(This post continues our exploration of lying and trust in love relationships; you’ll want to read my previous post before you read this one.)
#3 Use Four Steps for Working on Your Relationship
Susan B and others may be frustrated by now, because I haven’t said anything yet about making her boyfriend stop his behavior.
That’s because my hope is that the boyfriend is going to decide for himself to stop, or that he and Susan B are going to work out some mutually satisfactory common ground.
Believe me, I DO NOT think that Susan B should just accept the situation as it is now and choke back her pain and suffer in silence.
It’s always possible for Susan B to issue an ultimatum: Quit secretly seeing female friends, or I’m leaving you! But whereas this sort of “solution” might end his behavior, it also weakens the relationship because it doesn’t help the partners understand or trust each other. It’s a threat, and not an act of love.
My fondest hope is that Susan B and her boyfriend are going to be able to use this difficult relationship issue to understand each other better and grow closer.
Another of the things I’ve discovered through tutoring is that the surface issue is often not the REAL issue; it’s a distractor. Kids (and all of us) blow smoke in order to deflect attention from more painful, concerns; it’s called rationalization, or self-deception, and it’s a mostly unconscious, reflexive process.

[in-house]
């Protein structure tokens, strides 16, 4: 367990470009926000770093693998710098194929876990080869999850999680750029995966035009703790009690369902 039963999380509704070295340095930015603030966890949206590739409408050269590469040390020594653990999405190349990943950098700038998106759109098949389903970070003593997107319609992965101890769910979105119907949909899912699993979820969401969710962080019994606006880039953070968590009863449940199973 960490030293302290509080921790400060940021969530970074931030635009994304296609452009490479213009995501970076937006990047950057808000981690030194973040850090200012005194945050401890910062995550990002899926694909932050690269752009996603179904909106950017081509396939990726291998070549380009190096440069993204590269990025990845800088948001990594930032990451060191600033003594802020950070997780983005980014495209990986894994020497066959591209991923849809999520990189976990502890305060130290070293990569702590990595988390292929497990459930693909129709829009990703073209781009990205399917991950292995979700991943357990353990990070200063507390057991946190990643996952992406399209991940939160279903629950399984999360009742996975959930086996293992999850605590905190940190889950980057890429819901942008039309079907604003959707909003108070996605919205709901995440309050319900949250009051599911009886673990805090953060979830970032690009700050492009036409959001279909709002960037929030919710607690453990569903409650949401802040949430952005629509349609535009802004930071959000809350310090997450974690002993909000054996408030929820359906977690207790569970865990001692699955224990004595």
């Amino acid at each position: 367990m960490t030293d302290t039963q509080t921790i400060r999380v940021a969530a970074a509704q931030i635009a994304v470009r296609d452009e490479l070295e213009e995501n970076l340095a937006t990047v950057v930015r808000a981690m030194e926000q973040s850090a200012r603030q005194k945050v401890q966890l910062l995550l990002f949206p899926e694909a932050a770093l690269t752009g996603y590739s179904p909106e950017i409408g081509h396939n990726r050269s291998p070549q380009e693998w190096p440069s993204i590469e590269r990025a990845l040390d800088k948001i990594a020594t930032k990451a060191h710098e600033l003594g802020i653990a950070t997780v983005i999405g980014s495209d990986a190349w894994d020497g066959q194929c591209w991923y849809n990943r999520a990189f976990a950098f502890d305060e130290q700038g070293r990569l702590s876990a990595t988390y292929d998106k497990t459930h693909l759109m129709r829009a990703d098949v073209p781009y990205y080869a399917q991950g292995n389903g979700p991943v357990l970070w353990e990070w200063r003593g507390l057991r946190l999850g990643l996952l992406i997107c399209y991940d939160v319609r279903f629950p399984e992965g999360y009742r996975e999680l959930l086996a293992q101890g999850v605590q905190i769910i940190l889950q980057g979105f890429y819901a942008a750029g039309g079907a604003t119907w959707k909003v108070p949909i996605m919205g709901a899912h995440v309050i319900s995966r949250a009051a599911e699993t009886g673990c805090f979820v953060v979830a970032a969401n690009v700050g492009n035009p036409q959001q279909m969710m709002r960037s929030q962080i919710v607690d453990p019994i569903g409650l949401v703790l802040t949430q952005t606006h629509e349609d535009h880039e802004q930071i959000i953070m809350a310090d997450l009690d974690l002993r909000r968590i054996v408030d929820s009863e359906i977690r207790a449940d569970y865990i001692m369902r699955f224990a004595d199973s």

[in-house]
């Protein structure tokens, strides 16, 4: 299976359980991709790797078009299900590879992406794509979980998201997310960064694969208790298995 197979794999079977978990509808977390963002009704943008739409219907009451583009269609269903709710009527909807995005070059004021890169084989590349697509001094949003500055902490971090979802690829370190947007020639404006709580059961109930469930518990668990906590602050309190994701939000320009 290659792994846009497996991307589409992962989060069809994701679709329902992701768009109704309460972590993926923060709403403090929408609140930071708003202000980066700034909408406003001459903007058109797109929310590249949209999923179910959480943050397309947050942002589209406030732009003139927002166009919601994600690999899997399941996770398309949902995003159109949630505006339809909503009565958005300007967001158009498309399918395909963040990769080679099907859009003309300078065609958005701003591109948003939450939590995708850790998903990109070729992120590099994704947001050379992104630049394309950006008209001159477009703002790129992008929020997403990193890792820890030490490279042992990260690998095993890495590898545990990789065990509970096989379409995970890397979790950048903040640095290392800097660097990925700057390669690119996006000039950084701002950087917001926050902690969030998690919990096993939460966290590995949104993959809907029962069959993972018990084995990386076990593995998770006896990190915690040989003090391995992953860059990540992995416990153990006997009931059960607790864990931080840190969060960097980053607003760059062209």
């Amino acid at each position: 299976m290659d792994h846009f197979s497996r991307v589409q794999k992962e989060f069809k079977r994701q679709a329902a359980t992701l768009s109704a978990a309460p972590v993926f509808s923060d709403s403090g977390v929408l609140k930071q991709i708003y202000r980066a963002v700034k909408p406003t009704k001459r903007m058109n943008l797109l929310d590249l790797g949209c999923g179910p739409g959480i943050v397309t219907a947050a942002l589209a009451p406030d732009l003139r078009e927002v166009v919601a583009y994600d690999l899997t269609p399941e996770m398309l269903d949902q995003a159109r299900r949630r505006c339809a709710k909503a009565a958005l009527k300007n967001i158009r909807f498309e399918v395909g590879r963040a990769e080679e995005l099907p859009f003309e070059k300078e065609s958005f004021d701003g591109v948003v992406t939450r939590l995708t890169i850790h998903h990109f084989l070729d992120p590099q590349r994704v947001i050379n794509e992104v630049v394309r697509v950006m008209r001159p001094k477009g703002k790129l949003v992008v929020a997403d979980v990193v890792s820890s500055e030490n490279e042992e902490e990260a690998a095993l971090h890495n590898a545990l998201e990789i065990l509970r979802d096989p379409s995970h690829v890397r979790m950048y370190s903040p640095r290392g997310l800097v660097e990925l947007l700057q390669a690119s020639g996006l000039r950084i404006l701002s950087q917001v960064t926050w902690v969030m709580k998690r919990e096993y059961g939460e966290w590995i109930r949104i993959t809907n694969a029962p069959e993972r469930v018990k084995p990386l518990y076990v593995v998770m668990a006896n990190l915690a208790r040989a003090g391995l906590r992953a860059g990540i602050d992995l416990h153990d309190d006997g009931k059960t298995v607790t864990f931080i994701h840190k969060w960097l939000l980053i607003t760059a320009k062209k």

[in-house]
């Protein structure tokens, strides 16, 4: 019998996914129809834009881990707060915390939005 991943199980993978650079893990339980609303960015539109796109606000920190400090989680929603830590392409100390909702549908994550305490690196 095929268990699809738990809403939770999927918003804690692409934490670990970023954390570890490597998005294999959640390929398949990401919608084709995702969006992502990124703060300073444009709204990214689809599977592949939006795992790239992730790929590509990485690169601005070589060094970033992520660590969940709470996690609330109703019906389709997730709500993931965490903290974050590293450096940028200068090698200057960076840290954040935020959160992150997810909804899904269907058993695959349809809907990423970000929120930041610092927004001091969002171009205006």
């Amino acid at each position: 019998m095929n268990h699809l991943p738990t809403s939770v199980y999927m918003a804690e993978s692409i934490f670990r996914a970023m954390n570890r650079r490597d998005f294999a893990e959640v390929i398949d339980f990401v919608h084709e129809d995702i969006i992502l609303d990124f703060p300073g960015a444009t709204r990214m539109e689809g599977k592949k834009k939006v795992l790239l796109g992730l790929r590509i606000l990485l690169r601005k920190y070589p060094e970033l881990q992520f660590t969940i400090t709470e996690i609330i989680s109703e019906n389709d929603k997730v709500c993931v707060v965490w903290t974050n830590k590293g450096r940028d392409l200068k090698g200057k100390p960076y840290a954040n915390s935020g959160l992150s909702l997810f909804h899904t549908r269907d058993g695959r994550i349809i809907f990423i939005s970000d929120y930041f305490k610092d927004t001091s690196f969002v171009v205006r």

Here are some protests a tutor hears constantly:
The teacher hates me! (code for: I find this subject really hard and unpleasant and it makes me feel dumb every time I study it and so it feels like the teacher is purposely trying to hurt me.)
The test wasn’t fair! (code for: I thought I did well but I failed, so now I’m confused and embarrassed and scared.)
I don’t need help, I already understand everything. (code for: I don’t want to be tutored, I don’t want to think about this subject, I just wish it would all go away.)
When parents hear these things they often take them at face value. They begin having an argument about how Of course the test was fair, or they call the teacher to ask Are you picking on my kid? She says you hate her! or they begin explaining Yes, you do need help, look at your bad grades…
…and the result is a wild goose chase away from the central issue, namely, the student’s academic struggles.
Here’s what I’ve learned to do instead:
Four Steps to Begin Rebuilding Trust
The main idea is: Use the relationship problem as a window onto deeper feelings. Treat this problem as an opportunity to communicate, understand each other, and practice answering one another’s needs.
Next time I’ll be talking about jealousy, and we’ll finally get to what Susan B’s boyfriend needs to do differently…
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Last reviewed: 29 Jul 2011